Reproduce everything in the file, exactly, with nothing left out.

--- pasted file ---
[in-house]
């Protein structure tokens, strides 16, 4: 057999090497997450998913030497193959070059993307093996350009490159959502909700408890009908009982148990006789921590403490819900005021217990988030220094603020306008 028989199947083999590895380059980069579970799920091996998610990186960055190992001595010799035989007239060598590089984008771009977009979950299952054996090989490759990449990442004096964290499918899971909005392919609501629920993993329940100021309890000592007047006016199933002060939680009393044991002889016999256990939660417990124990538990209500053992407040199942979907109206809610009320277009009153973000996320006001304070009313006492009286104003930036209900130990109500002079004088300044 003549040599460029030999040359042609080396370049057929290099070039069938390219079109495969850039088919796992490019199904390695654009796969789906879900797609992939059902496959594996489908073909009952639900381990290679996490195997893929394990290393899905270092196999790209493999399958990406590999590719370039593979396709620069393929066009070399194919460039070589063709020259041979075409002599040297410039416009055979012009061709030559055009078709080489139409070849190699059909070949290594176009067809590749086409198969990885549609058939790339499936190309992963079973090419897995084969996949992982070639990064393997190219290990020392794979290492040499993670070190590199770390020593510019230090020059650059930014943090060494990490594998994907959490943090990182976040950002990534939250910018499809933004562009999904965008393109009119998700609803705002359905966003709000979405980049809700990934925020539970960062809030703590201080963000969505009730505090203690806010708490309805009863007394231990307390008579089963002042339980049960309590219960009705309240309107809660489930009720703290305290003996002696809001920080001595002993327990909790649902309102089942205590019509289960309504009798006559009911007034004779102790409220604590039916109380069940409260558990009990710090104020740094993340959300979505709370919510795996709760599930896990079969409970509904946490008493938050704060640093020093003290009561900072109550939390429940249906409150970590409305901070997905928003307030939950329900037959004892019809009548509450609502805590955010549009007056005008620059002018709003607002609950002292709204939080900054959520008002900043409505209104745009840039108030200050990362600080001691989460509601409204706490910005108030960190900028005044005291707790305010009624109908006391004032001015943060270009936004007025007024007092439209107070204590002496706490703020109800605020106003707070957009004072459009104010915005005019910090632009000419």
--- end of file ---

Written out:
[in-house]
């Protein structure tokens, strides 16, 4: 057999090497997450998913030497193959070059993307093996350009490159959502909700408890009908009982148990006789921590403490819900005021217990988030220094603020306008 028989199947083999590895380059980069579970799920091996998610990186960055190992001595010799035989007239060598590089984008771009977009979950299952054996090989490759990449990442004096964290499918899971909005392919609501629920993993329940100021309890000592007047006016199933002060939680009393044991002889016999256990939660417990124990538990209500053992407040199942979907109206809610009320277009009153973000996320006001304070009313006492009286104003930036209900130990109500002079004088300044 003549040599460029030999040359042609080396370049057929290099070039069938390219079109495969850039088919796992490019199904390695654009796969789906879900797609992939059902496959594996489908073909009952639900381990290679996490195997893929394990290393899905270092196999790209493999399958990406590999590719370039593979396709620069393929066009070399194919460039070589063709020259041979075409002599040297410039416009055979012009061709030559055009078709080489139409070849190699059909070949290594176009067809590749086409198969990885549609058939790339499936190309992963079973090419897995084969996949992982070639990064393997190219290990020392794979290492040499993670070190590199770390020593510019230090020059650059930014943090060494990490594998994907959490943090990182976040950002990534939250910018499809933004562009999904965008393109009119998700609803705002359905966003709000979405980049809700990934925020539970960062809030703590201080963000969505009730505090203690806010708490309805009863007394231990307390008579089963002042339980049960309590219960009705309240309107809660489930009720703290305290003996002696809001920080001595002993327990909790649902309102089942205590019509289960309504009798006559009911007034004779102790409220604590039916109380069940409260558990009990710090104020740094993340959300979505709370919510795996709760599930896990079969409970509904946490008493938050704060640093020093003290009561900072109550939390429940249906409150970590409305901070997905928003307030939950329900037959004892019809009548509450609502805590955010549009007056005008620059002018709003607002609950002292709204939080900054959520008002900043409505209104745009840039108030200050990362600080001691989460509601409204706490910005108030960190900028005044005291707790305010009624109908006391004032001015943060270009936004007025007024007092439209107070204590002496706490703020109800605020106003707070957009004072459009104010915005005019910090632009000419």